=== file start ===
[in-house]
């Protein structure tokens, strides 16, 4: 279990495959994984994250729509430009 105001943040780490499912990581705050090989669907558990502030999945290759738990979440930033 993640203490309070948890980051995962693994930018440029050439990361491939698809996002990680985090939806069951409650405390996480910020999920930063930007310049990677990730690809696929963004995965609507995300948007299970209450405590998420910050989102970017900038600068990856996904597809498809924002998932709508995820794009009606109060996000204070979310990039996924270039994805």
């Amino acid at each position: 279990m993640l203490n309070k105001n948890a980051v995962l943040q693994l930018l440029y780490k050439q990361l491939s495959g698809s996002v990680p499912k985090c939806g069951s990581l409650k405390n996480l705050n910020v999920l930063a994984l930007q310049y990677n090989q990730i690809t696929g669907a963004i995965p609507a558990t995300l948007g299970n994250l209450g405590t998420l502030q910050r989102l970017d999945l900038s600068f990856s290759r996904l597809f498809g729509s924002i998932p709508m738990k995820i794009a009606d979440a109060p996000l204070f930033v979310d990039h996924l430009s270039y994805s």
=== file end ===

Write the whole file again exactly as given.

[in-house]
């Protein structure tokens, strides 16, 4: 279990495959994984994250729509430009 105001943040780490499912990581705050090989669907558990502030999945290759738990979440930033 993640203490309070948890980051995962693994930018440029050439990361491939698809996002990680985090939806069951409650405390996480910020999920930063930007310049990677990730690809696929963004995965609507995300948007299970209450405590998420910050989102970017900038600068990856996904597809498809924002998932709508995820794009009606109060996000204070979310990039996924270039994805």
């Amino acid at each position: 279990m993640l203490n309070k105001n948890a980051v995962l943040q693994l930018l440029y780490k050439q990361l491939s495959g698809s996002v990680p499912k985090c939806g069951s990581l409650k405390n996480l705050n910020v999920l930063a994984l930007q310049y990677n090989q990730i690809t696929g669907a963004i995965p609507a558990t995300l948007g299970n994250l209450g405590t998420l502030q910050r989102l970017d999945l900038s600068f990856s290759r996904l597809f498809g729509s924002i998932p709508m738990k995820i794009a009606d979440a109060p996000l204070f930033v979310d990039h996924l430009s270039y994805s």